Her"e*tic(?), n. [L. haereticus, Gr. able to choose, heretical, fr. to take, choose: cf. F. hrtique. See Heresy.] 1. One who holds to a heresy; one who believes some doctrine contrary to the established faith or prevailing religion.
A man that is an heretic, after the first and second admonition, reject.Titus iii. 10.
2. (R. C. Ch.) One who having made a profession of Christian belief, deliberately and pertinaciously refuses to believe one or more of the articles of faith "determined by the authority of the universal church." Addis & Arnold.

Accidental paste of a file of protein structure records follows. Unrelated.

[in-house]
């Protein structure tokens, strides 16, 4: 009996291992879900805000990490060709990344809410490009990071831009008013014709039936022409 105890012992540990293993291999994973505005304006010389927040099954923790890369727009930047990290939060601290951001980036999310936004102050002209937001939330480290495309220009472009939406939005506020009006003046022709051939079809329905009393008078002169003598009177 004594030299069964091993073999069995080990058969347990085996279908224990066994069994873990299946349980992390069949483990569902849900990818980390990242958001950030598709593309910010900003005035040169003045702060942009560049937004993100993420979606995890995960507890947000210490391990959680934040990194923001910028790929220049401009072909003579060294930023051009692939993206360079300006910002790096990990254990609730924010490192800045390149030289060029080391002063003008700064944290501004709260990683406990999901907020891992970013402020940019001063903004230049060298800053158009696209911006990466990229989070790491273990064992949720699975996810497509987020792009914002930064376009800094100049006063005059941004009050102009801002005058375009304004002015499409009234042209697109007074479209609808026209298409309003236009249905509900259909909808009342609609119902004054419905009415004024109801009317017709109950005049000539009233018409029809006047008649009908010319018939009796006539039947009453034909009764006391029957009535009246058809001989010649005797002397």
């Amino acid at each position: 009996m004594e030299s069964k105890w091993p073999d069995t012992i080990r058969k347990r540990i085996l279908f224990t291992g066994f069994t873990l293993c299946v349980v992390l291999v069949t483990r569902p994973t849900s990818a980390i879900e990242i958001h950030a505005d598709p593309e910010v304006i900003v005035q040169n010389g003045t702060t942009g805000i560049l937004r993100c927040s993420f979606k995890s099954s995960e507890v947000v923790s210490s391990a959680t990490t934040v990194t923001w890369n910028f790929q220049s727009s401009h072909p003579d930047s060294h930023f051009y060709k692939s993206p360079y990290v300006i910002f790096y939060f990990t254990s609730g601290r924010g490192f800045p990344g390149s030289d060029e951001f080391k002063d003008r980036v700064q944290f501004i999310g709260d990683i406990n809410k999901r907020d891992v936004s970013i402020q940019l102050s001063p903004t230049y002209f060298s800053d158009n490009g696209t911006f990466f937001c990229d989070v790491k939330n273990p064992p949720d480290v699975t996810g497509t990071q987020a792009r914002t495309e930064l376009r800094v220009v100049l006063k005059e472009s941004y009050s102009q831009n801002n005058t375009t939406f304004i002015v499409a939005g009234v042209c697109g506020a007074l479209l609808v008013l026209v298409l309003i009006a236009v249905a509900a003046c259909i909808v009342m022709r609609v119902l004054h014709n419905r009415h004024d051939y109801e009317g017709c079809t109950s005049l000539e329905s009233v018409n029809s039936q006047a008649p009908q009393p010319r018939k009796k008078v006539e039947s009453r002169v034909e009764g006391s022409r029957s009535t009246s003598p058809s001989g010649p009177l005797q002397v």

Syn. -- Heretic, Schismatic, Sectarian. A heretic is one whose errors are doctrinal, and usually of a malignant character, tending to subvert the true faith. A schismatic is one who creates a schism, or division in the church, on points of faith, discipline, practice, etc., usually for the sake of personal aggrandizement. A sectarian is one who originates or is an ardent adherent and advocate of a sect, or distinct organization, which separates from the main body of believers.
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